Informaticopia

Friday, April 29, 2005

Wells report discussed in the commons

I have just noticed that a question about the "Wells Report" was recorded in Hansard on the 21st March. I am unclear whether this relates to the report on the NHSu, publication of which I have been trying to obtain under the Freedom on Information Act.

Wells Report

Keith Vaz: To ask the Secretary of State for Health (1) what the cost of the Wells Report was; and for what reason he does not currently intend to publish the report; [219067]

(2) what the cost was to public funds of the Wells Report. [220094]

Miss Melanie Johnson: No specific budget was allocated to the Wells report work. Its compilation involved the input of many individuals in a number of different organisations. The cost to public funds of the report could therefore be estimated only at disproportionate cost. The report will not be published, as to do so would prejudice similar future examinations of the economy, efficiency and effectiveness with which other public authorities discharge their functions.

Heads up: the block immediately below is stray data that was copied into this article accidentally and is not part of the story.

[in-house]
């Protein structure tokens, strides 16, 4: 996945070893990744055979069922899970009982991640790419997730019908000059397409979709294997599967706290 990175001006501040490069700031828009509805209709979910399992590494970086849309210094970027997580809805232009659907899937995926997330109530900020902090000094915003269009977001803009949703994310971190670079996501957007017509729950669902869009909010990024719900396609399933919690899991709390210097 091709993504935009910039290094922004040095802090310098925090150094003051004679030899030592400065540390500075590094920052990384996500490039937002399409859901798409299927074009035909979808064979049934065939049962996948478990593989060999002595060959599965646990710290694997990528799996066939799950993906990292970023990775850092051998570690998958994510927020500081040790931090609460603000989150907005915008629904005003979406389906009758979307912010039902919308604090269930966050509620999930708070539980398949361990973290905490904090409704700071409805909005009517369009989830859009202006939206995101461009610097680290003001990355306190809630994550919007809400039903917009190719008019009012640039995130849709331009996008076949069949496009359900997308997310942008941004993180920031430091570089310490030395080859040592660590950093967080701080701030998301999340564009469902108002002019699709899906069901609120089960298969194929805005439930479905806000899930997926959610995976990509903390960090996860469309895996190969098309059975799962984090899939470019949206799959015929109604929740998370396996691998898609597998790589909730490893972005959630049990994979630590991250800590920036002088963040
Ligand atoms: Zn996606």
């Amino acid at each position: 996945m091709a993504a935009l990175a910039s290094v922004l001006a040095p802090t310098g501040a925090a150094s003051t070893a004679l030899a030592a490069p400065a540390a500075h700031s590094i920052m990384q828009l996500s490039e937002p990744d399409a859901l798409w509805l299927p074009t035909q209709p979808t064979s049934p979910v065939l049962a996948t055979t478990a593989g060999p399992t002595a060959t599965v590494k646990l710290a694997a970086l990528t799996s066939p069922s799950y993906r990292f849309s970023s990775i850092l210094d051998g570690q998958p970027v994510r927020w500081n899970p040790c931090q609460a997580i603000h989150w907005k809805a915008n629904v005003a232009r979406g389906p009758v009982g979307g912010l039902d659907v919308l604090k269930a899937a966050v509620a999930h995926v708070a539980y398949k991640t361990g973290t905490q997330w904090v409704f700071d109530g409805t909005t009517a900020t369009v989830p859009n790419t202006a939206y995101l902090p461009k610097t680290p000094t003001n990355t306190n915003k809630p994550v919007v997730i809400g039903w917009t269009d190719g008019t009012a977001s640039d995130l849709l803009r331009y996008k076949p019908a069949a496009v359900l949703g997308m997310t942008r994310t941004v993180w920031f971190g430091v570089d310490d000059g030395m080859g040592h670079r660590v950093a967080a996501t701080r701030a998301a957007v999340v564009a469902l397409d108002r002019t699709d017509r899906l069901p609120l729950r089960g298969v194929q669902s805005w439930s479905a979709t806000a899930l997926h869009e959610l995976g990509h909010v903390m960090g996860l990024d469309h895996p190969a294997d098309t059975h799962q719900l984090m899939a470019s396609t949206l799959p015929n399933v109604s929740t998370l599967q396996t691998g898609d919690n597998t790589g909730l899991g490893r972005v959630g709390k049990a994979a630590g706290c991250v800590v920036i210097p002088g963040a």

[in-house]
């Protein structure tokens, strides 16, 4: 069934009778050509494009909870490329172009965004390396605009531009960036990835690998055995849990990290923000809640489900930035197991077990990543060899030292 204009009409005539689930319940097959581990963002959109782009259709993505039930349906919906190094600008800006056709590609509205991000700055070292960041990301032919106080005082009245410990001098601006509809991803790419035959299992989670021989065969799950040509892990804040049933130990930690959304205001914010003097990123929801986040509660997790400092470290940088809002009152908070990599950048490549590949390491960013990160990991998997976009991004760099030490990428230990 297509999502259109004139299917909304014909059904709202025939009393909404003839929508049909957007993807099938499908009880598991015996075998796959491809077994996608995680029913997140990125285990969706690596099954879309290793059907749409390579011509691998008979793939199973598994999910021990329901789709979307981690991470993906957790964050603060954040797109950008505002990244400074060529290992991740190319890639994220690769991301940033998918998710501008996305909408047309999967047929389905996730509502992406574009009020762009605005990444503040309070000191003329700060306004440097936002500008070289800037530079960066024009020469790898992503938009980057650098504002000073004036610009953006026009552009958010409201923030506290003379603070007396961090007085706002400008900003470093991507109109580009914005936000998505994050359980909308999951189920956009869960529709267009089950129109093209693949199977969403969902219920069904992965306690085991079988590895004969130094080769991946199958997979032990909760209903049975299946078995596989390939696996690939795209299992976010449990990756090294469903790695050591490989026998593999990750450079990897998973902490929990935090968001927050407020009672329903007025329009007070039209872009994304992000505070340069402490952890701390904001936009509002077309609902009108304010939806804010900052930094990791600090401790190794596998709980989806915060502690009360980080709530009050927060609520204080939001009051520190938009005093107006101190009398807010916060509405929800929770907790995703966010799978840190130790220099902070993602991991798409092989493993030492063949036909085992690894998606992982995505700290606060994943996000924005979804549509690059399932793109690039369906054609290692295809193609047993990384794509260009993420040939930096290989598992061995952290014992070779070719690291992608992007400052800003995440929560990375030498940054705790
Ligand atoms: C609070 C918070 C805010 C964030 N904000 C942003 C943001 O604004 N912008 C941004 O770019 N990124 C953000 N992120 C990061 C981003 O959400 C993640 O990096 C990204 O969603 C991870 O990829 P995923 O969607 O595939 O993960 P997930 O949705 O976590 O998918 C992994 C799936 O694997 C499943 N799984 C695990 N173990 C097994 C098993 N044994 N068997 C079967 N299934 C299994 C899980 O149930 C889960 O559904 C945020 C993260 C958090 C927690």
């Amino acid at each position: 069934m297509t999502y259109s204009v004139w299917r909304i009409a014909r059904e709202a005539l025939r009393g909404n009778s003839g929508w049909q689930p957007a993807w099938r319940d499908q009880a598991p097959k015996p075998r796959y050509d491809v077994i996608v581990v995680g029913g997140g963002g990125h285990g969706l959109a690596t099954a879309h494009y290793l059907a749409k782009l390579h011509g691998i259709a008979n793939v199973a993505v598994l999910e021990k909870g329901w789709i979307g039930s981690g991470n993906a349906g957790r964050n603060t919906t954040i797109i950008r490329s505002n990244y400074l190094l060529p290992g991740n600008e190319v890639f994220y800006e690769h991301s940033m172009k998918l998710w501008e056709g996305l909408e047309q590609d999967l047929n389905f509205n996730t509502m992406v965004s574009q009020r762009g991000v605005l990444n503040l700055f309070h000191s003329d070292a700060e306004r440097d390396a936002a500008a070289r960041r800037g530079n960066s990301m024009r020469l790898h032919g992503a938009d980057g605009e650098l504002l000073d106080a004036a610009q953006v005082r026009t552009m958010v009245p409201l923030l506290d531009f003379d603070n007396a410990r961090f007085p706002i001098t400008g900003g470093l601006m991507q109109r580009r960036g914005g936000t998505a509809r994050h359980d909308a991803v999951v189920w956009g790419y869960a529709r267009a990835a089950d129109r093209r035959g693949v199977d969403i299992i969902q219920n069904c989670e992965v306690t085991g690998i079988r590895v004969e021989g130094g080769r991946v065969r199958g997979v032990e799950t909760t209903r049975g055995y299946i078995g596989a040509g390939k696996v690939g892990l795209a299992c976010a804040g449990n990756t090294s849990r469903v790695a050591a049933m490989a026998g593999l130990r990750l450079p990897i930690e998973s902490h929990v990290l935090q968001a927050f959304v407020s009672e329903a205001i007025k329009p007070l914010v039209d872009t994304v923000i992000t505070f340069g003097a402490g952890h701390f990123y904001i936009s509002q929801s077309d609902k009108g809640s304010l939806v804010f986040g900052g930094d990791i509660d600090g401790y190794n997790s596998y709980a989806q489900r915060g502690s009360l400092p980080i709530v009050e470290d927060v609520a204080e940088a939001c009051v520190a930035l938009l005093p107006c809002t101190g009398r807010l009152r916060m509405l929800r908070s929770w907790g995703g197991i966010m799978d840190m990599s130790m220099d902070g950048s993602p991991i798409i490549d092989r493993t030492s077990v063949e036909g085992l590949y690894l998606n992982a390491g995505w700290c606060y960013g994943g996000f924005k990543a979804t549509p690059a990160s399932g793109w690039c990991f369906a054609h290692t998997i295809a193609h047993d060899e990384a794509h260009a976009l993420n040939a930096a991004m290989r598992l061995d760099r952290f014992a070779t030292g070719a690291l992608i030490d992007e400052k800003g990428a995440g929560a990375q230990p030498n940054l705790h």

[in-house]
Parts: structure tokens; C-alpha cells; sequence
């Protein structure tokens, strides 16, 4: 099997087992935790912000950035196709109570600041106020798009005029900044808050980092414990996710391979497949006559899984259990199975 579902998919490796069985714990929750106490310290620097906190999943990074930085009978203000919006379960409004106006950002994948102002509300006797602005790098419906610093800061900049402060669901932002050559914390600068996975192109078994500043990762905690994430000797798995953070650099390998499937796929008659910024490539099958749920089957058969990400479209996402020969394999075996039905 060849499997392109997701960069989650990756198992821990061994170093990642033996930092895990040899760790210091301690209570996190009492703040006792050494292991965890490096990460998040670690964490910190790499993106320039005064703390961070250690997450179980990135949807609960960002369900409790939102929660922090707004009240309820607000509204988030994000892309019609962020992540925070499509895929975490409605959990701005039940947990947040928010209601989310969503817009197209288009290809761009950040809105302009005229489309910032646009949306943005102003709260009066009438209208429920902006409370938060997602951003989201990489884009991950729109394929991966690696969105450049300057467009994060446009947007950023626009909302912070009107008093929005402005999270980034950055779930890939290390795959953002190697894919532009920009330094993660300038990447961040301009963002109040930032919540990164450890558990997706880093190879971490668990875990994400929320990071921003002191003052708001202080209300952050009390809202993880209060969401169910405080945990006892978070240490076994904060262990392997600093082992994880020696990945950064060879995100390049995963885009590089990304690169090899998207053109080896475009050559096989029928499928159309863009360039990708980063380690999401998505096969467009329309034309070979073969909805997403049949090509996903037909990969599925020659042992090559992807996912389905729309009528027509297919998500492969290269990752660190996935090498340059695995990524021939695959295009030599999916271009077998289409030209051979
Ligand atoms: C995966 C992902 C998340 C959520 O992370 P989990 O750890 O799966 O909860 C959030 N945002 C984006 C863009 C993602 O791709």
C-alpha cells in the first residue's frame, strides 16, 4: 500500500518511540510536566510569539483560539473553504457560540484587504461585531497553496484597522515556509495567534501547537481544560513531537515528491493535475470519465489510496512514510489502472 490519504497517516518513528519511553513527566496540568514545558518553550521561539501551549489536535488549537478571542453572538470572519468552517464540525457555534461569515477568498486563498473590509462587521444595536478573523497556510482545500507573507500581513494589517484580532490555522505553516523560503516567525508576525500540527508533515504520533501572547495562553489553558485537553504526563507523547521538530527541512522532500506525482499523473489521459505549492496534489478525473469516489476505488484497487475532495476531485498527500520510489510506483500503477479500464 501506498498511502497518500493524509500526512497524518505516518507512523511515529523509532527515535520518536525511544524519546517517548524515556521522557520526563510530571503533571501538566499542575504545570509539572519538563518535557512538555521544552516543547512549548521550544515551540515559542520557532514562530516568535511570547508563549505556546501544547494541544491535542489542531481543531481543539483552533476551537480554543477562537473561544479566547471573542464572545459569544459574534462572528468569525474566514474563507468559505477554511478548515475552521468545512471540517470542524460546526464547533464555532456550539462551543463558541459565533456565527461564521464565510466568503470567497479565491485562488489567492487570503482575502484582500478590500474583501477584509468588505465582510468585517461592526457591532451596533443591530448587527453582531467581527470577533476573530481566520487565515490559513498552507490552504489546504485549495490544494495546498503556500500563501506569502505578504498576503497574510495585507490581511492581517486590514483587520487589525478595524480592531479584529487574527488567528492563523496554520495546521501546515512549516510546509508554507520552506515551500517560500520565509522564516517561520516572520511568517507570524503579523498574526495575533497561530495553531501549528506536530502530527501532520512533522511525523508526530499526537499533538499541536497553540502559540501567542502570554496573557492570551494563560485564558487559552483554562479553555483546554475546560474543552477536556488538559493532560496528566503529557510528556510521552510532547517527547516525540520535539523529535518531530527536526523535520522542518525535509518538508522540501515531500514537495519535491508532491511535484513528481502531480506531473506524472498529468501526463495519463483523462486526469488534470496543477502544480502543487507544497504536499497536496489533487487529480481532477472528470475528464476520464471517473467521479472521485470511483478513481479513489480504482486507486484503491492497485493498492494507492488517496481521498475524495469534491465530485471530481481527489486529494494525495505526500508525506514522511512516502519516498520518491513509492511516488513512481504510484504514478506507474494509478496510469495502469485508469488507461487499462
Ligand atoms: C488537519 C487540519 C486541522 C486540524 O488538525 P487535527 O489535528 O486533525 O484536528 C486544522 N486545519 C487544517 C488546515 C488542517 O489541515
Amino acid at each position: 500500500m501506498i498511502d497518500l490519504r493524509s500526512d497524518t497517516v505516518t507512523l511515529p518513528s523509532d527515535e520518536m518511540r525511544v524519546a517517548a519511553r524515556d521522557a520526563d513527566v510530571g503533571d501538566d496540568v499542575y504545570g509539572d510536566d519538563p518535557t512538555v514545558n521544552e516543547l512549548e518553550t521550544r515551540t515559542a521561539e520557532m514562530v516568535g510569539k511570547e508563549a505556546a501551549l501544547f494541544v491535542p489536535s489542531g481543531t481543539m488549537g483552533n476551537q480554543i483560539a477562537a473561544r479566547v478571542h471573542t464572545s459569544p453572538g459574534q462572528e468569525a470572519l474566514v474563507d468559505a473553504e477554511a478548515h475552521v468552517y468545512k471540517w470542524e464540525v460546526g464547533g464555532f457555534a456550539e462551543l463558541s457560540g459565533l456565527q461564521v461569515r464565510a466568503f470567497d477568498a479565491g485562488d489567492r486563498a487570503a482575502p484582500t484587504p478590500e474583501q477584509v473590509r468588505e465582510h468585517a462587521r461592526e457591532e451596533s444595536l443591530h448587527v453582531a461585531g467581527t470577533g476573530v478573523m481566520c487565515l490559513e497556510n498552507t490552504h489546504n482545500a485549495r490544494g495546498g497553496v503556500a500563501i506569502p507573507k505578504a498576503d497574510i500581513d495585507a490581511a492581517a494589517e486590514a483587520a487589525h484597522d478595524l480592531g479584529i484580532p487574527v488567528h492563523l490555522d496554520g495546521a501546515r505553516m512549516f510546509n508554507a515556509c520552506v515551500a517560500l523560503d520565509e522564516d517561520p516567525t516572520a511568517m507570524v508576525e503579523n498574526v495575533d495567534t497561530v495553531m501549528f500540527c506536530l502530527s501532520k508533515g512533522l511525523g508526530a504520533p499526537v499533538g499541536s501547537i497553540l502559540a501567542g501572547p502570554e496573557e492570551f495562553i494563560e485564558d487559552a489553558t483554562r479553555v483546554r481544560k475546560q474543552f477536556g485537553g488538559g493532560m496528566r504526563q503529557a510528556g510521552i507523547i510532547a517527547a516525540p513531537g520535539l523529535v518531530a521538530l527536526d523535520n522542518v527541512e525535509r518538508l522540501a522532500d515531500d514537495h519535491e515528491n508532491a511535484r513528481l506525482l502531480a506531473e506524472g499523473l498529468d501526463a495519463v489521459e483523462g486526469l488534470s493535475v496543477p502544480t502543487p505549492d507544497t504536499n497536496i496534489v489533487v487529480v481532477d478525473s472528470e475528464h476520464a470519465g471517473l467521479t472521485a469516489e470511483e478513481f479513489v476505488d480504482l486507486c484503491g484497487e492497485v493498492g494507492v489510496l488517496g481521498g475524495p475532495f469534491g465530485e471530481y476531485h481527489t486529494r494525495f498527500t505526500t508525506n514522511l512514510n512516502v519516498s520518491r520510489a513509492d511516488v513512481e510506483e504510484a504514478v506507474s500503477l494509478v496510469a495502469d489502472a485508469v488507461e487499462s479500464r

Part of Hansard for 21st March 2005

Wednesday, April 27, 2005

DH Internal review of my FOI request

I have today received a letter following the internal review by the department of health of their decision not to disclose the report by Sir William Wells into the NHSU.

There review has supported their original decision not to disclose the information - details set out below. I have forwarded this to the Information Commissioner who is already reviewing this decision.

Your ref:
Our ref: TO6011201

27 April 2005

Dear Mr Ward,

Thank you for your letter of 18th February 2005, requesting an internal review of the Department’s decision not to publish, under the Freedom of Information Act 2001 (the FOI Act), the Wells Report on the NHSU. Please accept my apologies for the length of time taken to respond to this and your original request. The Department of Health has received a high volume of requests under the FOI Act.

The internal review you requested has now been completed and has supported the original decision not to disclose the information. This letter sets out the reasoning behind this decision.

You are correct to say that for the exemption in section 33 of the FOI Act to apply, the Department needs to demonstrate that:
(a) disclosure is likely to prejudice the authority's auditing functions; and